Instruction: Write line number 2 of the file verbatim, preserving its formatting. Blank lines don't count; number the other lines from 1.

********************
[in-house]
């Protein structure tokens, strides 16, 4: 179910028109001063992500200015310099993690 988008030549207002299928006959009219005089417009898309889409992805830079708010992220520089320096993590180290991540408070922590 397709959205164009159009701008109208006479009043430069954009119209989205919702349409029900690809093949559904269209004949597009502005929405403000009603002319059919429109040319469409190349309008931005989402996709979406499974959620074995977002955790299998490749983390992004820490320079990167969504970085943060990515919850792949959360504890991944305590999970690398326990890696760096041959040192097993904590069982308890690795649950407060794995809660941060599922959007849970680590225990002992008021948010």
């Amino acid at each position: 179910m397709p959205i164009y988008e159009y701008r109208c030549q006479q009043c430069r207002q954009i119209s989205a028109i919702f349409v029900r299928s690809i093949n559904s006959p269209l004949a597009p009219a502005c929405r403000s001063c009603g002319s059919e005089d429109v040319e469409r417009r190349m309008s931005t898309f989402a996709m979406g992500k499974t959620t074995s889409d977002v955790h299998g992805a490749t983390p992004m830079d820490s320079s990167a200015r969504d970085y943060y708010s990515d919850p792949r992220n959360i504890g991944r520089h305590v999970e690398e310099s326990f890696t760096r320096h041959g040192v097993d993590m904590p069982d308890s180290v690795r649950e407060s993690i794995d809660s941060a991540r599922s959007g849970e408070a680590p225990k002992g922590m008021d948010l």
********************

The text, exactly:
């Protein structure tokens, strides 16, 4: 179910028109001063992500200015310099993690 988008030549207002299928006959009219005089417009898309889409992805830079708010992220520089320096993590180290991540408070922590 397709959205164009159009701008109208006479009043430069954009119209989205919702349409029900690809093949559904269209004949597009502005929405403000009603002319059919429109040319469409190349309008931005989402996709979406499974959620074995977002955790299998490749983390992004820490320079990167969504970085943060990515919850792949959360504890991944305590999970690398326990890696760096041959040192097993904590069982308890690795649950407060794995809660941060599922959007849970680590225990002992008021948010």